OBJECTIVES: To conduct a cost-effectiveness analysis of two planning strategies of the second-generation direct-acting antiviral interferon-free regimens for the treatment of chronic hepatitis C virus infection.
METHODS: A lifetime multicohort model comprised 8125 real-life patients enrolled in the PITER (Italian platform for the study of viral hepatitis) registry, implemented by the ISS (Istituto Superiore di Sanità). Two treatment planning strategies were compared: 1) policy 1-treat all patients regardless of the stage of fibrosis (F0-F4) with second-generation direct-acting antivirals and 2) policy 2-treat patients at F3/F4 stage and those who are prioritized by the scientific guidelines first, and the remaining patients when they reach the F3 stage. Clinical outcomes and costs were evaluated by using a lifetime horizon Markov model and adopting the third-party payer perspective. Health outcomes were expressed in terms of quality-adjusted life-years (QALYs). A sensitivity analysis was run to explore first- and second-order uncertainty and heterogeneity. An expected value of perfect information analysis was also conducted.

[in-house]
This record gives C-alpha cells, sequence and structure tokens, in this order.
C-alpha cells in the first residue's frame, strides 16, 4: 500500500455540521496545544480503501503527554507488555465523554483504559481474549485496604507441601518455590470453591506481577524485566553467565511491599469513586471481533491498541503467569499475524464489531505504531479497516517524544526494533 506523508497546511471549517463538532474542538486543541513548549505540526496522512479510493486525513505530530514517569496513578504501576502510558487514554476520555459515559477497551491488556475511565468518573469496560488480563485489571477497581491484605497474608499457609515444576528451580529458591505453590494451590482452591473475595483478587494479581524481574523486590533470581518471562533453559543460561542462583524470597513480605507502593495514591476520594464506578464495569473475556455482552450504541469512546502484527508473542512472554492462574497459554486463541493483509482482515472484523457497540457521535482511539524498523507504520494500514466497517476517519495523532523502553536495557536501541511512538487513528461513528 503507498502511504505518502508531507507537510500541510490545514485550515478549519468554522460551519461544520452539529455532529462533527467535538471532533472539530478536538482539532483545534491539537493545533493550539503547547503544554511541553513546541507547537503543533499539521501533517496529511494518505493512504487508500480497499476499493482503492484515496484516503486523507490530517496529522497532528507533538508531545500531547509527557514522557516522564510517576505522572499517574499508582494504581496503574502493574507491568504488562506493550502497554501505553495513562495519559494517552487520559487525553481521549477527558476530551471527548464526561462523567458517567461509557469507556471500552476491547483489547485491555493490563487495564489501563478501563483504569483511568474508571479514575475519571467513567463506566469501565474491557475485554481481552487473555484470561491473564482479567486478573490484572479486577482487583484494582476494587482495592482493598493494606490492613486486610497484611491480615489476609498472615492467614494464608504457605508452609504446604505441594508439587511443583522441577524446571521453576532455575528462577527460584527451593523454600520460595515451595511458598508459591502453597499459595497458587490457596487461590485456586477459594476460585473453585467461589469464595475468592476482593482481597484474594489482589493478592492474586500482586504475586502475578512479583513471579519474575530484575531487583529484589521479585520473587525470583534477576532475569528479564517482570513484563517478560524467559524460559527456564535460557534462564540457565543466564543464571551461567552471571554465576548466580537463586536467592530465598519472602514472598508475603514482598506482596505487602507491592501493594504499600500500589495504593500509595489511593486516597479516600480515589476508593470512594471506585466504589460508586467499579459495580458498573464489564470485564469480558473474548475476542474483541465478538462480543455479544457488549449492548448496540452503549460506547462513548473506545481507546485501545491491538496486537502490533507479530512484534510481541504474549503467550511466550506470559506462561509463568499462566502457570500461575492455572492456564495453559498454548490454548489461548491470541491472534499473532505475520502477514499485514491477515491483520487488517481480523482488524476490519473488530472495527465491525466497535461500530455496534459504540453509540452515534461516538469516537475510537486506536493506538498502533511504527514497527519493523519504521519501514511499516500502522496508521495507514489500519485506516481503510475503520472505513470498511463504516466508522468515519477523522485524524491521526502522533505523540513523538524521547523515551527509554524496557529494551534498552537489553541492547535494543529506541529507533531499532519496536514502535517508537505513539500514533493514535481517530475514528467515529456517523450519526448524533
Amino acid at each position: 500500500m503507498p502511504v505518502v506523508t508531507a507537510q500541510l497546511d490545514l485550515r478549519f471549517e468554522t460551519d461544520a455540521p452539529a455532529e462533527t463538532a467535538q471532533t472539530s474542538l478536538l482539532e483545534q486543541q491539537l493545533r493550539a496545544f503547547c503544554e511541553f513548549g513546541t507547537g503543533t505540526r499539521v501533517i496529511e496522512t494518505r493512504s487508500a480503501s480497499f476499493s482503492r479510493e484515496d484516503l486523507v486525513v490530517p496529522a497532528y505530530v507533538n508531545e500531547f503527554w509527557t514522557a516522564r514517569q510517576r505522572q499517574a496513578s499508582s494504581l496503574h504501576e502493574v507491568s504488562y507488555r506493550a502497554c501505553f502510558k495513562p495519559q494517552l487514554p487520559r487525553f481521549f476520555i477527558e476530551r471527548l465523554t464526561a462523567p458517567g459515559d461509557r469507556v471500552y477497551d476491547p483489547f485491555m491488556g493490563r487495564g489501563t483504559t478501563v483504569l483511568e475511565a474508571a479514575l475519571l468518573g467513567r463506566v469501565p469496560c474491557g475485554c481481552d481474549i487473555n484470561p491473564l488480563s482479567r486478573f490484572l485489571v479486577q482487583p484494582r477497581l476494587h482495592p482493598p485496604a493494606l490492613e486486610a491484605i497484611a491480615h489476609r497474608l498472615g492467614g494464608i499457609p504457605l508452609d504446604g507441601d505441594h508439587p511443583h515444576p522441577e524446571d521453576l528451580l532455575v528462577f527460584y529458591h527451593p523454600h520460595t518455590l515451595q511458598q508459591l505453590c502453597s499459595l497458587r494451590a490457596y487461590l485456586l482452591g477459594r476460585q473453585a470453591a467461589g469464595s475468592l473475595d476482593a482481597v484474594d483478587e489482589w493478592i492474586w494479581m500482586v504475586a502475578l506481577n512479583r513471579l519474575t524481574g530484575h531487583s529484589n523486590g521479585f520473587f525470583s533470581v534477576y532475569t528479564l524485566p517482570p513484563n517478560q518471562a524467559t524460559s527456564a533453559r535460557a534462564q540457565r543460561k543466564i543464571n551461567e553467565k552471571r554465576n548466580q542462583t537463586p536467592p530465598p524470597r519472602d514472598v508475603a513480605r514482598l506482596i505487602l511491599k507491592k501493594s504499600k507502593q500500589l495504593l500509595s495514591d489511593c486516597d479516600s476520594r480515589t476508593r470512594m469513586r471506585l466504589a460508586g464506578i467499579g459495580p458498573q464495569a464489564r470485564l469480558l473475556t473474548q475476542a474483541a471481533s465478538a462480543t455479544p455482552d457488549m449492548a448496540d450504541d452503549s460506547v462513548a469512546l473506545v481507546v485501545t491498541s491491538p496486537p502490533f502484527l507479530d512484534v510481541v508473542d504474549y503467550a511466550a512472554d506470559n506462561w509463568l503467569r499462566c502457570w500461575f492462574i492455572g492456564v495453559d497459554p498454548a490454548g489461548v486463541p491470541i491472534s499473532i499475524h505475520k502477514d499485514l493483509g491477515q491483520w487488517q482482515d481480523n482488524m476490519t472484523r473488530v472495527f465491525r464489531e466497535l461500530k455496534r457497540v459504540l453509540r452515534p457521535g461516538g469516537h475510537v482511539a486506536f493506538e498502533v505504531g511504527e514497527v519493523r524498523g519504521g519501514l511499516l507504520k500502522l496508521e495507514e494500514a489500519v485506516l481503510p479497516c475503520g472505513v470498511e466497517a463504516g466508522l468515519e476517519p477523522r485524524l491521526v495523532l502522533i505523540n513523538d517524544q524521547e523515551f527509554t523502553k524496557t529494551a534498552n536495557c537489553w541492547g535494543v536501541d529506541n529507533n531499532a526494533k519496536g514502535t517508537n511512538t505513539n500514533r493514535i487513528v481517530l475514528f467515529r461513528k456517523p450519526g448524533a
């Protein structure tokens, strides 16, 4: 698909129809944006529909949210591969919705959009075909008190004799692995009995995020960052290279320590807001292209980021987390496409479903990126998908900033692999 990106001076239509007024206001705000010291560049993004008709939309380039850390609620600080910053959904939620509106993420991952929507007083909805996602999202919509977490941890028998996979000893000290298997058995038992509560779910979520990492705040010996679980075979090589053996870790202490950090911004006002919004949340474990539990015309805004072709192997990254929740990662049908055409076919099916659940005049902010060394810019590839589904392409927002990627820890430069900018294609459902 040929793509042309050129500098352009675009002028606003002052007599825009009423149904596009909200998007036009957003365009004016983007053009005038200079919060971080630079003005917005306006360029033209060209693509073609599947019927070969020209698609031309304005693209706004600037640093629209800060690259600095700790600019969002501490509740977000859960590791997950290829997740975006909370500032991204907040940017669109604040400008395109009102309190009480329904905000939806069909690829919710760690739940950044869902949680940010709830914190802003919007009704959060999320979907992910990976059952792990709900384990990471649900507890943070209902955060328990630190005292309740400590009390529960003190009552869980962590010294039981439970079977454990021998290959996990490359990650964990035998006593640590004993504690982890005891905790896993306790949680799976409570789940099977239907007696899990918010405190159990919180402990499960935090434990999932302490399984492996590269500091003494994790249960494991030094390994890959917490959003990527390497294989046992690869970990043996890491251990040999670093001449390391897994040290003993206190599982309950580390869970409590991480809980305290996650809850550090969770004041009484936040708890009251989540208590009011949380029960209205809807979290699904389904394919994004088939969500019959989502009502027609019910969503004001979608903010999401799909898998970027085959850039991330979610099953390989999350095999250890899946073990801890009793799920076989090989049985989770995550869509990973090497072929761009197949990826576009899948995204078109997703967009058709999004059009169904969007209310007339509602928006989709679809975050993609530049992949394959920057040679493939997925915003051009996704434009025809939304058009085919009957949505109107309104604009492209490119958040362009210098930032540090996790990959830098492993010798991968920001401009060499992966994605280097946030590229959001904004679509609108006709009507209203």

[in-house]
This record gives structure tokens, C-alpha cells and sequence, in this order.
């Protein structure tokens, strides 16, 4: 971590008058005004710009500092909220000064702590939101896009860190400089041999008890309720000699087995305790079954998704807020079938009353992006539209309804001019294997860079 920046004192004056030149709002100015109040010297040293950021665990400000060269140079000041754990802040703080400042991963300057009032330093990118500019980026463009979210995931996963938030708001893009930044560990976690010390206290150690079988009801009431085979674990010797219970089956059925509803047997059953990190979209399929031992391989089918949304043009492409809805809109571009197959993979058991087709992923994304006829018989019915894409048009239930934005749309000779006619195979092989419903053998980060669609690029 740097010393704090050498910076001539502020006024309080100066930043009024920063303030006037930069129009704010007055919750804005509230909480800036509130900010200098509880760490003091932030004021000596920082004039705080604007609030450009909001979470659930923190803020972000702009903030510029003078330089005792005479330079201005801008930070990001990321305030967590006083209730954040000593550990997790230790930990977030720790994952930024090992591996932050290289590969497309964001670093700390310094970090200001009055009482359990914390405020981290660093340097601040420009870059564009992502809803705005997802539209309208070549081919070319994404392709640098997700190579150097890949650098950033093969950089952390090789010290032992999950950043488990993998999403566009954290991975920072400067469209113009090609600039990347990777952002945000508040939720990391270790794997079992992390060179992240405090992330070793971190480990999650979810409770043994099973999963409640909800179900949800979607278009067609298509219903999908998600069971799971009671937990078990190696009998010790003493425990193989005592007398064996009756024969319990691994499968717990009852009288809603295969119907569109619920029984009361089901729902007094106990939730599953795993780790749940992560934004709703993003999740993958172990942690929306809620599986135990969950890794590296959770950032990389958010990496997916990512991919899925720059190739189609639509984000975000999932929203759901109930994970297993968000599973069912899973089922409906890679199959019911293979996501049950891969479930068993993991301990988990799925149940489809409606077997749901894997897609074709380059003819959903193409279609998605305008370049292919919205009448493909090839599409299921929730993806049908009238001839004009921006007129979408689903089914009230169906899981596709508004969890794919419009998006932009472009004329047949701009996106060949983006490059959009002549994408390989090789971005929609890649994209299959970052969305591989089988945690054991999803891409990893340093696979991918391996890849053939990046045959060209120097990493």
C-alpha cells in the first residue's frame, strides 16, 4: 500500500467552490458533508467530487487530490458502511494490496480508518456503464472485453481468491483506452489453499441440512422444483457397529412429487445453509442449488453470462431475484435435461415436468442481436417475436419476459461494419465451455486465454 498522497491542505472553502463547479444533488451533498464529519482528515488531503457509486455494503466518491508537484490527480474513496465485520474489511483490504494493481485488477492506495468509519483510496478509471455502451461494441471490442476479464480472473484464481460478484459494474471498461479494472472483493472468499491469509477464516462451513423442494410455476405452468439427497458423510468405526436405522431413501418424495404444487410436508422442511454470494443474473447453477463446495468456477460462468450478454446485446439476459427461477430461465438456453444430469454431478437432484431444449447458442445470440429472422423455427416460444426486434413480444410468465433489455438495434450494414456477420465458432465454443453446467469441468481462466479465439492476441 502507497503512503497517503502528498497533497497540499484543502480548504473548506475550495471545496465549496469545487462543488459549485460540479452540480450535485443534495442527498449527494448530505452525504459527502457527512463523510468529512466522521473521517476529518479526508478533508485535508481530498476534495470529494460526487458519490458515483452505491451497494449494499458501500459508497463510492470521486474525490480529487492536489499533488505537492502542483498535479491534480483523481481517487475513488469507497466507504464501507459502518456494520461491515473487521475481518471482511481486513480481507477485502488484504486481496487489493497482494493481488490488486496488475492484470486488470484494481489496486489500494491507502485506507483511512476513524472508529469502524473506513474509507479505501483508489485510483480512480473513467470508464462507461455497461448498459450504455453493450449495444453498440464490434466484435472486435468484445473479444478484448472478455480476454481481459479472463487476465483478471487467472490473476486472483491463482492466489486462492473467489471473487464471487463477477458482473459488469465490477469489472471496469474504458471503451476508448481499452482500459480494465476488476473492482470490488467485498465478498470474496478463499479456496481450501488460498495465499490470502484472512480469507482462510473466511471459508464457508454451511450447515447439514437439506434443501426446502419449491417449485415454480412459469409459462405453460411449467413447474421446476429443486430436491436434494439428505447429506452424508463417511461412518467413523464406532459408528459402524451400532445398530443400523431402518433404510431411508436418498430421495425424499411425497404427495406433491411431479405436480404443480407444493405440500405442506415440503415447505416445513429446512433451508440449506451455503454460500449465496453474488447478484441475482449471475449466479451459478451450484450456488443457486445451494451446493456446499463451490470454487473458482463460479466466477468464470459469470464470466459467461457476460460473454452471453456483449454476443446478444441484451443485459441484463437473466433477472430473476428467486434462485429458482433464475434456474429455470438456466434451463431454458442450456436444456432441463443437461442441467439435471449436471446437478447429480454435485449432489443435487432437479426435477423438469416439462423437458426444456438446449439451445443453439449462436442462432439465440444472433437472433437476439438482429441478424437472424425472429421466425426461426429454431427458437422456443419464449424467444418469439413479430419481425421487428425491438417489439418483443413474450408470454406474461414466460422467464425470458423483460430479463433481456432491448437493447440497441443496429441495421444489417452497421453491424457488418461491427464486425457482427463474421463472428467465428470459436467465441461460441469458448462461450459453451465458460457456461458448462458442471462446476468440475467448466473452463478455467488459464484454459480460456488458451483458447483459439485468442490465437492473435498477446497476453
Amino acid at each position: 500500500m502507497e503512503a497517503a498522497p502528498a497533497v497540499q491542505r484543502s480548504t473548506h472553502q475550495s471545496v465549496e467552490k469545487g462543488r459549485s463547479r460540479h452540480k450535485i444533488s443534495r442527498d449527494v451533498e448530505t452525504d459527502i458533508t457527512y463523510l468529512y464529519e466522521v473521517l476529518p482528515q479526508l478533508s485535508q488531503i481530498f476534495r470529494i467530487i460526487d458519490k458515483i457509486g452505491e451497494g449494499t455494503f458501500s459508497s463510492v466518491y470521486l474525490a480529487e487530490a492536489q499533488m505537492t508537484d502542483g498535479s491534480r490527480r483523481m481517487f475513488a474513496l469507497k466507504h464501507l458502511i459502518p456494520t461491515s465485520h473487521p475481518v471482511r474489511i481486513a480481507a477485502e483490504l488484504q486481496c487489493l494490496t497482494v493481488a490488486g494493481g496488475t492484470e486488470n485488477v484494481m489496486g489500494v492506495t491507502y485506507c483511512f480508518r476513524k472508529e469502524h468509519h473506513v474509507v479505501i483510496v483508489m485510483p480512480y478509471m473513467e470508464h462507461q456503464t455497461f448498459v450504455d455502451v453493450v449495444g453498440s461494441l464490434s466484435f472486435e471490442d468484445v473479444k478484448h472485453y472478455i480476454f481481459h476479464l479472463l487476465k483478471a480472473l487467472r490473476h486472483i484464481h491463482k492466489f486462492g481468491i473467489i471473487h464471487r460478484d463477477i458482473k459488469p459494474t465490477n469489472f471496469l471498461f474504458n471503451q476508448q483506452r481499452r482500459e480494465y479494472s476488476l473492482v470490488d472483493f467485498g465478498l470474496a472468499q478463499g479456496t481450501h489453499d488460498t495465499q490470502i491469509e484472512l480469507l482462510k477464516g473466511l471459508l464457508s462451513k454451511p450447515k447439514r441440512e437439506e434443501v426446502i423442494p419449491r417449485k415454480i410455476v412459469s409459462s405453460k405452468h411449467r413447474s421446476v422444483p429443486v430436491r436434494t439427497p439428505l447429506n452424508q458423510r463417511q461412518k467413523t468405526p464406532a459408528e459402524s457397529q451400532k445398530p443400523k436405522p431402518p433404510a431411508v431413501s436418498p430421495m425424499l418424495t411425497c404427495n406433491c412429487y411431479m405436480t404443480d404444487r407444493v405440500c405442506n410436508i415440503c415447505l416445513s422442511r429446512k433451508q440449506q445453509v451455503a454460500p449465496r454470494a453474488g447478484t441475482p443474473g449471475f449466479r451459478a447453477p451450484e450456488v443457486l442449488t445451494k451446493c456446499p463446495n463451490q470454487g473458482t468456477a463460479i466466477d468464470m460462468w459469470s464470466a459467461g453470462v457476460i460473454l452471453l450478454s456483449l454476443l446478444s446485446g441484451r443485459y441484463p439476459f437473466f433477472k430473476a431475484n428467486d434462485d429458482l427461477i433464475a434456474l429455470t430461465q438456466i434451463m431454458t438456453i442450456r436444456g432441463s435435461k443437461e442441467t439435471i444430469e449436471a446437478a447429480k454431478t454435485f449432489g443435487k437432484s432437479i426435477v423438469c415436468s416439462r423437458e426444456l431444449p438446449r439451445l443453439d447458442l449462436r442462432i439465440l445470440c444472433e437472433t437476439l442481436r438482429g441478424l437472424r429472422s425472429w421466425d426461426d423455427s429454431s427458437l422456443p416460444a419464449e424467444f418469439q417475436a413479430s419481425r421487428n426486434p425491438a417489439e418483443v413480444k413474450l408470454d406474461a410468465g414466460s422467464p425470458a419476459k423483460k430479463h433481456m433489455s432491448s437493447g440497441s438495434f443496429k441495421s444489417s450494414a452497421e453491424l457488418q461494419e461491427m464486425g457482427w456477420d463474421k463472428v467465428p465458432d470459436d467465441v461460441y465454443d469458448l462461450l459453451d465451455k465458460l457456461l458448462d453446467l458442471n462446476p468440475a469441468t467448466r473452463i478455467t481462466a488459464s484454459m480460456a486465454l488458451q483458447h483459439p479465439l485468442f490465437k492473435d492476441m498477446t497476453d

RESULTS: Policy 1 exhibits an incremental cost-effectiveness ratio of €8,775/QALY gained and remains less than €30,000/QALY in 94% of realizations produced by the Monte-Carlo simulation. Such a proportion increases to 97% when adopting a threshold of €40,000/QALY gained.
CONCLUSIONS: Moving from the urgency criterion to evidence-based escalating strategies when prioritizing the access to new anti-hepatitis C virus treatments is a good investment in health, whose affordability should be explored through context-specific budget impact analyses.
- Hepatitis C virus (HCV)